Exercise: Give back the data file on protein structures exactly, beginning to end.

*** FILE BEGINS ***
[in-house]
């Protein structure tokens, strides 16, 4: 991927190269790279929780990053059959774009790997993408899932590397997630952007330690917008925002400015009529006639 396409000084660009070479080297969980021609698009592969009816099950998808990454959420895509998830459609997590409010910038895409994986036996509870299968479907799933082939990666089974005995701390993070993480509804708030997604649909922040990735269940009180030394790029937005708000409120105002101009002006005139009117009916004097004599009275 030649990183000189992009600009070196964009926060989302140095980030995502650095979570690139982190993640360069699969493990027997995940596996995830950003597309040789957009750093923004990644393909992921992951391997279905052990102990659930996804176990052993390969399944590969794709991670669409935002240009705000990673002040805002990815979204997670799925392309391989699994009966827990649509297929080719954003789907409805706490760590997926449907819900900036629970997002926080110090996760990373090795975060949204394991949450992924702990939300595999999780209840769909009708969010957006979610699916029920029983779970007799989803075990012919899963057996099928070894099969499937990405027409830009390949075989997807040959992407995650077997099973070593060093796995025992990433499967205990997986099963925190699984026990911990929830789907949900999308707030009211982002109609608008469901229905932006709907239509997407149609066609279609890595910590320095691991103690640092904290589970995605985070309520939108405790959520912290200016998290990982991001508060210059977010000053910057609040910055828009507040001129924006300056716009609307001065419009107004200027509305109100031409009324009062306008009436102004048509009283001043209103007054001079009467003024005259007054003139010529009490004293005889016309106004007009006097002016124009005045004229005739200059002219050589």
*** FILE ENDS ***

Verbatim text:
[in-house]
């Protein structure tokens, strides 16, 4: 991927190269790279929780990053059959774009790997993408899932590397997630952007330690917008925002400015009529006639 396409000084660009070479080297969980021609698009592969009816099950998808990454959420895509998830459609997590409010910038895409994986036996509870299968479907799933082939990666089974005995701390993070993480509804708030997604649909922040990735269940009180030394790029937005708000409120105002101009002006005139009117009916004097004599009275 030649990183000189992009600009070196964009926060989302140095980030995502650095979570690139982190993640360069699969493990027997995940596996995830950003597309040789957009750093923004990644393909992921992951391997279905052990102990659930996804176990052993390969399944590969794709991670669409935002240009705000990673002040805002990815979204997670799925392309391989699994009966827990649509297929080719954003789907409805706490760590997926449907819900900036629970997002926080110090996760990373090795975060949204394991949450992924702990939300595999999780209840769909009708969010957006979610699916029920029983779970007799989803075990012919899963057996099928070894099969499937990405027409830009390949075989997807040959992407995650077997099973070593060093796995025992990433499967205990997986099963925190699984026990911990929830789907949900999308707030009211982002109609608008469901229905932006709907239509997407149609066609279609890595910590320095691991103690640092904290589970995605985070309520939108405790959520912290200016998290990982991001508060210059977010000053910057609040910055828009507040001129924006300056716009609307001065419009107004200027509305109100031409009324009062306008009436102004048509009283001043209103007054001079009467003024005259007054003139010529009490004293005889016309106004007009006097002016124009005045004229005739200059002219050589």